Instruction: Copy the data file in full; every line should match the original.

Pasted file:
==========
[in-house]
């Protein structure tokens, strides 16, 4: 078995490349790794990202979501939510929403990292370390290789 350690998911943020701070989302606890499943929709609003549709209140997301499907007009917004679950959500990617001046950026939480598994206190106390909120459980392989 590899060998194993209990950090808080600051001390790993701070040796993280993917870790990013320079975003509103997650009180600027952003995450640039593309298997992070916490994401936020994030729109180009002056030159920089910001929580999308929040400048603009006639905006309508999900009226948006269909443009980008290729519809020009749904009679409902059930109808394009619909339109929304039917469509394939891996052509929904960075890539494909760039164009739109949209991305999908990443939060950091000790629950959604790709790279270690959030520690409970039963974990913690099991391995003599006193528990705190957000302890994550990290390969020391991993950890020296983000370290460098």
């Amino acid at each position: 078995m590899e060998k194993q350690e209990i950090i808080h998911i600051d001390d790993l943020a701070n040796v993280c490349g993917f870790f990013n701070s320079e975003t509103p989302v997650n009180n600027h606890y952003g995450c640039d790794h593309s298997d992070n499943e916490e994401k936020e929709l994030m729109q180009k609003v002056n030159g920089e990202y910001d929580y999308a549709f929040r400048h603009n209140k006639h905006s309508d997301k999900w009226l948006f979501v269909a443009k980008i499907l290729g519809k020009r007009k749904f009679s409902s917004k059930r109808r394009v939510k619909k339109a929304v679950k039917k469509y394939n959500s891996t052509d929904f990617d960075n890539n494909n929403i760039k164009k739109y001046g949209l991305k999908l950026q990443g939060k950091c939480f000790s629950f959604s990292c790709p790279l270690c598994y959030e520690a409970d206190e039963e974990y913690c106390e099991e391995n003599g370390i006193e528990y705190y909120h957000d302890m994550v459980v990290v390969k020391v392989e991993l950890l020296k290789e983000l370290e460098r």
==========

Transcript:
[in-house]
């Protein structure tokens, strides 16, 4: 078995490349790794990202979501939510929403990292370390290789 350690998911943020701070989302606890499943929709609003549709209140997301499907007009917004679950959500990617001046950026939480598994206190106390909120459980392989 590899060998194993209990950090808080600051001390790993701070040796993280993917870790990013320079975003509103997650009180600027952003995450640039593309298997992070916490994401936020994030729109180009002056030159920089910001929580999308929040400048603009006639905006309508999900009226948006269909443009980008290729519809020009749904009679409902059930109808394009619909339109929304039917469509394939891996052509929904960075890539494909760039164009739109949209991305999908990443939060950091000790629950959604790709790279270690959030520690409970039963974990913690099991391995003599006193528990705190957000302890994550990290390969020391991993950890020296983000370290460098």
């Amino acid at each position: 078995m590899e060998k194993q350690e209990i950090i808080h998911i600051d001390d790993l943020a701070n040796v993280c490349g993917f870790f990013n701070s320079e975003t509103p989302v997650n009180n600027h606890y952003g995450c640039d790794h593309s298997d992070n499943e916490e994401k936020e929709l994030m729109q180009k609003v002056n030159g920089e990202y910001d929580y999308a549709f929040r400048h603009n209140k006639h905006s309508d997301k999900w009226l948006f979501v269909a443009k980008i499907l290729g519809k020009r007009k749904f009679s409902s917004k059930r109808r394009v939510k619909k339109a929304v679950k039917k469509y394939n959500s891996t052509d929904f990617d960075n890539n494909n929403i760039k164009k739109y001046g949209l991305k999908l950026q990443g939060k950091c939480f000790s629950f959604s990292c790709p790279l270690c598994y959030e520690a409970d206190e039963e974990y913690c106390e099991e391995n003599g370390i006193e528990y705190y909120h957000d302890m994550v459980v990290v390969k020391v392989e991993l950890l020296k290789e983000l370290e460098r």